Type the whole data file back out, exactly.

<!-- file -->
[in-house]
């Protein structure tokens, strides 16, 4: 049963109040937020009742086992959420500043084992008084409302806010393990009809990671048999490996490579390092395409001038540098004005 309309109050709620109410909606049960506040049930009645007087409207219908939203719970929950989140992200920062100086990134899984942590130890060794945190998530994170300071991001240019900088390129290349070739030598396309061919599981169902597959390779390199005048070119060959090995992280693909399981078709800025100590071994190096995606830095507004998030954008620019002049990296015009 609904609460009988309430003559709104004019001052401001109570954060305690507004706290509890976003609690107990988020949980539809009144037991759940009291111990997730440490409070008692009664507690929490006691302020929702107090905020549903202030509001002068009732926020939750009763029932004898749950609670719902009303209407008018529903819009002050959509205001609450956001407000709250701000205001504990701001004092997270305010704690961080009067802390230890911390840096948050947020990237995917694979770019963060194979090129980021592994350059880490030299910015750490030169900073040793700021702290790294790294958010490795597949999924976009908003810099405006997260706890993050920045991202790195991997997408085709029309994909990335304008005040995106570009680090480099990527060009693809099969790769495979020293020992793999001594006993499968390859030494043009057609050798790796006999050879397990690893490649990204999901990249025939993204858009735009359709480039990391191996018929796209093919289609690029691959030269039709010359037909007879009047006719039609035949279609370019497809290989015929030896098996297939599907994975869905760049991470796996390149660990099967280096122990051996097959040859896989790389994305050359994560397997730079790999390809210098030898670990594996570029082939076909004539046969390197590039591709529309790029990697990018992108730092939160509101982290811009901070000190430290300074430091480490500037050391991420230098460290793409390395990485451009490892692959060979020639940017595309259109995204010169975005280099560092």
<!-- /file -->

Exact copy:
[in-house]
């Protein structure tokens, strides 16, 4: 049963109040937020009742086992959420500043084992008084409302806010393990009809990671048999490996490579390092395409001038540098004005 309309109050709620109410909606049960506040049930009645007087409207219908939203719970929950989140992200920062100086990134899984942590130890060794945190998530994170300071991001240019900088390129290349070739030598396309061919599981169902597959390779390199005048070119060959090995992280693909399981078709800025100590071994190096995606830095507004998030954008620019002049990296015009 609904609460009988309430003559709104004019001052401001109570954060305690507004706290509890976003609690107990988020949980539809009144037991759940009291111990997730440490409070008692009664507690929490006691302020929702107090905020549903202030509001002068009732926020939750009763029932004898749950609670719902009303209407008018529903819009002050959509205001609450956001407000709250701000205001504990701001004092997270305010704690961080009067802390230890911390840096948050947020990237995917694979770019963060194979090129980021592994350059880490030299910015750490030169900073040793700021702290790294790294958010490795597949999924976009908003810099405006997260706890993050920045991202790195991997997408085709029309994909990335304008005040995106570009680090480099990527060009693809099969790769495979020293020992793999001594006993499968390859030494043009057609050798790796006999050879397990690893490649990204999901990249025939993204858009735009359709480039990391191996018929796209093919289609690029691959030269039709010359037909007879009047006719039609035949279609370019497809290989015929030896098996297939599907994975869905760049991470796996390149660990099967280096122990051996097959040859896989790389994305050359994560397997730079790999390809210098030898670990594996570029082939076909004539046969390197590039591709529309790029990697990018992108730092939160509101982290811009901070000190430290300074430091480490500037050391991420230098460290793409390395990485451009490892692959060979020639940017595309259109995204010169975005280099560092």